This is a significant clarification on the future model. While Kuali has always supported an ecosystem with commercial partners that can offer proprietary code, this is the first time that Kuali itself will offer proprietary, non open source code.
What is not clear is whether any of the “multi-tenant framework” already exists and will be converted to a proprietary license or if all of this code will be created by KualiCo from the ground up. If anyone knows the answer, let me know in the comments.
“Unfortunately some of what we’re hearing is out of a misunderstanding or miscommunication on our part,” said Eric Denna, vice president of IT and chief information officer at the University of Maryland at College Park. “Brad [Wheeler, chair of the foundation’s board of directors,] and I routinely are on the phone saying, ‘You know, we have day jobs.’ We weren’t hired to be communications officers.”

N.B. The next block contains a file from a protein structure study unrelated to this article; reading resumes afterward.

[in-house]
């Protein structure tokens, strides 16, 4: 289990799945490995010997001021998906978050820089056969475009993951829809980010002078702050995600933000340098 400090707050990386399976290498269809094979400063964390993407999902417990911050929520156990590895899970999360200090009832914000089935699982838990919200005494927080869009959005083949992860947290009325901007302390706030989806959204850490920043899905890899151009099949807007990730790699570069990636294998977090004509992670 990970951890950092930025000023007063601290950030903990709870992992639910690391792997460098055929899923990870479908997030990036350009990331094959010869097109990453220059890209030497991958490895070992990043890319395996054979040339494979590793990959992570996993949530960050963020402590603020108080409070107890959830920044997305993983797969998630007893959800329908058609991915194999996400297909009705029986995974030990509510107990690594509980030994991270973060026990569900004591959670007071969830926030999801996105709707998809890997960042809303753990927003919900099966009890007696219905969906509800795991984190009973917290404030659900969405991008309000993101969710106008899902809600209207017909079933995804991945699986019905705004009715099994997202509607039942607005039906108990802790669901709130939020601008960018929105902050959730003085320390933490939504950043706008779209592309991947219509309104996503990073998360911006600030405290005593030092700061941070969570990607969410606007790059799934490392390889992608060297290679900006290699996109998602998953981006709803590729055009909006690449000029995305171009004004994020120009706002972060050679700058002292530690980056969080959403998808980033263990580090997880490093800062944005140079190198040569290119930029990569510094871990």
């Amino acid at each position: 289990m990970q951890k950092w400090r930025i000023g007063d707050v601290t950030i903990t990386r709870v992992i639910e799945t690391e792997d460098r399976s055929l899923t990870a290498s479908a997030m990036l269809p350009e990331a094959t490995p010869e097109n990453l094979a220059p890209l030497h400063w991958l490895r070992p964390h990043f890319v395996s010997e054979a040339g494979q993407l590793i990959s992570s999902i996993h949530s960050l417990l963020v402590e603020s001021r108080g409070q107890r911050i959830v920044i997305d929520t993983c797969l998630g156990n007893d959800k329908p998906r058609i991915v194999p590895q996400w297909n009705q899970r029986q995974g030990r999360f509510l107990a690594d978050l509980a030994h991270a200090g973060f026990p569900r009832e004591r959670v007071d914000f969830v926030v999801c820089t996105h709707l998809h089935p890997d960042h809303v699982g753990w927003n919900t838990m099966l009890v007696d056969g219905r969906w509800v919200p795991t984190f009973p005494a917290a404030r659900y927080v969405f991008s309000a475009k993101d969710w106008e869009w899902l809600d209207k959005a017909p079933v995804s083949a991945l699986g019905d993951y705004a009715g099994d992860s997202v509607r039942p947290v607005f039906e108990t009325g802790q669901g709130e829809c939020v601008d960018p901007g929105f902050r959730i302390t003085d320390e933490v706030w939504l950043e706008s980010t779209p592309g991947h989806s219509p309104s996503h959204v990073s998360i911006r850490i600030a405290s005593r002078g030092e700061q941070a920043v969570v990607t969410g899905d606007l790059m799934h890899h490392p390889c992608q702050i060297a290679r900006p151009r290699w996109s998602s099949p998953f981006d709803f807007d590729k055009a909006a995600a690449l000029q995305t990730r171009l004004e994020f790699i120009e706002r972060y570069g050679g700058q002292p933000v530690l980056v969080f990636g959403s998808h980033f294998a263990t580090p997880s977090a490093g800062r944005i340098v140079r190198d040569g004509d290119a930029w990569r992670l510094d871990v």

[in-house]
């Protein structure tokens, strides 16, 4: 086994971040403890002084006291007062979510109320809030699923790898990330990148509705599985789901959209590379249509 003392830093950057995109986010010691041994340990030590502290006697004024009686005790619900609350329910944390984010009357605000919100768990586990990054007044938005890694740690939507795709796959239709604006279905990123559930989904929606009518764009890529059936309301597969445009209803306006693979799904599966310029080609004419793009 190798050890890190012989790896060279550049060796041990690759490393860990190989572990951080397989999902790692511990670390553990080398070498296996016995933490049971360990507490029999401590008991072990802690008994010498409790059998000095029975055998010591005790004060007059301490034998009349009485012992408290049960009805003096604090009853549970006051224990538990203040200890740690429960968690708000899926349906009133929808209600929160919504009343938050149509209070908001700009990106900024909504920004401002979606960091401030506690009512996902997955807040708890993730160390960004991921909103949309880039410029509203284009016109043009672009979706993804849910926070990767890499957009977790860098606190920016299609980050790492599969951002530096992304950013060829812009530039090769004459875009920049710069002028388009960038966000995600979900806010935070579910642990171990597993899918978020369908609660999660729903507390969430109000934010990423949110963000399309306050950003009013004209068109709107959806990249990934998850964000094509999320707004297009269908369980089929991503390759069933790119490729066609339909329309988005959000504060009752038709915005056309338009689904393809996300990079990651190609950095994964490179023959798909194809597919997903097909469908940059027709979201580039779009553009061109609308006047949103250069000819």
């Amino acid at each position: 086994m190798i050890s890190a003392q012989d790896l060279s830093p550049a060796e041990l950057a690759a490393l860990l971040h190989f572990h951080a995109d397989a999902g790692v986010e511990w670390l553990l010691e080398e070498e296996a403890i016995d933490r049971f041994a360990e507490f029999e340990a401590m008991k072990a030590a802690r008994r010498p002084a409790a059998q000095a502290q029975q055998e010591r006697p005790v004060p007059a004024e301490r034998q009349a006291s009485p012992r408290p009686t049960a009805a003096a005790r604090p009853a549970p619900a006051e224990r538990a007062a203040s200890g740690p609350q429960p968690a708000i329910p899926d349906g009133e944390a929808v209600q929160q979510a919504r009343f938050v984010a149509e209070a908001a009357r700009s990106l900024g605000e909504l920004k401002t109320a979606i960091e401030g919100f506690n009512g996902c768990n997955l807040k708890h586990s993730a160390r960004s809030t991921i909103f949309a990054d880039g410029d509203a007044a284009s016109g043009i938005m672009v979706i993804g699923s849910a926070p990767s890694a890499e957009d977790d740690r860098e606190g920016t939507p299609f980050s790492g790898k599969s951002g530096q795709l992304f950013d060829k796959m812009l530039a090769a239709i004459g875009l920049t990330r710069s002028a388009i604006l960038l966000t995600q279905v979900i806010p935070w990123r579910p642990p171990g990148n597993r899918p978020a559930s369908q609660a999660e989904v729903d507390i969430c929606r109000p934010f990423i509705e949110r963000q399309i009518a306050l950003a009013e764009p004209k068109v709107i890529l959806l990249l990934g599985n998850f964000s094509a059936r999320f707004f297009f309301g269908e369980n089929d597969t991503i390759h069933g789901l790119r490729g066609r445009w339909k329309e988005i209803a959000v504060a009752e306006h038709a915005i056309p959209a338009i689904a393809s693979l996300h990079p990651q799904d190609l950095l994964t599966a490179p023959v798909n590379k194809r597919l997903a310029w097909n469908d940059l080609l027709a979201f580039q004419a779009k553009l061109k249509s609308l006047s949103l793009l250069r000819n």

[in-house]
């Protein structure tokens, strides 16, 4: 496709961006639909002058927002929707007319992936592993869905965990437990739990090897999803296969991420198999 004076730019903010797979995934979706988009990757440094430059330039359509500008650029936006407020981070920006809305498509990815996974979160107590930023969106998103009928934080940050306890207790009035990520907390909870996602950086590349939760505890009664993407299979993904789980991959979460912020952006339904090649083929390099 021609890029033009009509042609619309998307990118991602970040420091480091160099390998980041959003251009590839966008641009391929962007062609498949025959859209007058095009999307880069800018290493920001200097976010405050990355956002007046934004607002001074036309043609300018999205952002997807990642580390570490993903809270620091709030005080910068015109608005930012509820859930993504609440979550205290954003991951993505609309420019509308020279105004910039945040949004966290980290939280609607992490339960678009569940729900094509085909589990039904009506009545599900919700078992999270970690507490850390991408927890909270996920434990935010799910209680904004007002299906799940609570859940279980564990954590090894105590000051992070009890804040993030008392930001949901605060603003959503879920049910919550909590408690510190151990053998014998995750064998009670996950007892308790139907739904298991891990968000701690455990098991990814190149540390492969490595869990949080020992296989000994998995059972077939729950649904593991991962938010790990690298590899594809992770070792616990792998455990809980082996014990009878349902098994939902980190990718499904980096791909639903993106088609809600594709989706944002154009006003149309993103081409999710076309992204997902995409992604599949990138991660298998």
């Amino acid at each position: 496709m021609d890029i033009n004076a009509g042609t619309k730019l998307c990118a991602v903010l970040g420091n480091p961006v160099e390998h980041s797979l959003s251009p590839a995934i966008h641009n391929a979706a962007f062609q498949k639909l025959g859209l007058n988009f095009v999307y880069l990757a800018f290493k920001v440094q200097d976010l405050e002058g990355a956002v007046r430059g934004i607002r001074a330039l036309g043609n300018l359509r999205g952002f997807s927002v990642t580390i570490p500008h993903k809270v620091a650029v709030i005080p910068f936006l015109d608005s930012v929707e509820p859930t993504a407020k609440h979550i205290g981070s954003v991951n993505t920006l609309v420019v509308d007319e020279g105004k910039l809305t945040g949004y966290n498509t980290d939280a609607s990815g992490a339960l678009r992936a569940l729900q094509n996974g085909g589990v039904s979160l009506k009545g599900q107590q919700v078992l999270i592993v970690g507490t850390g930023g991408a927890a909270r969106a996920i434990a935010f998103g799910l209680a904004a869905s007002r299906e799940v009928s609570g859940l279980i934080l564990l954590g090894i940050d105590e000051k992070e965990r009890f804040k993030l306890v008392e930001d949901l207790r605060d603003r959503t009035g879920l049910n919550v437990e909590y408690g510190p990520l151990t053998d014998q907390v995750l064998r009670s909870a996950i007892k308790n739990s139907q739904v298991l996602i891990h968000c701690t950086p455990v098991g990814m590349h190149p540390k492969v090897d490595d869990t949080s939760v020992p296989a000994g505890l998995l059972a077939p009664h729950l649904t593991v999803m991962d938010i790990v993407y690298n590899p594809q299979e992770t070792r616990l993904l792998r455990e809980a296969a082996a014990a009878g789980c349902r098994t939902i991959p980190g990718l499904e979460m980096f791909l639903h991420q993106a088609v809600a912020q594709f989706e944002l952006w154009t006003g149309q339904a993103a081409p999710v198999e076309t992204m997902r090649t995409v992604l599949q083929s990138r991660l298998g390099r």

Suggestion: Simple answers such as “What ‘held back’ means is that the framework will be owned by KualiCo and not open source and therefore not downloadable” would avoid some of the perceived need for communication officers.
- Kuali Foundation is partial owner and investor in KualiCo.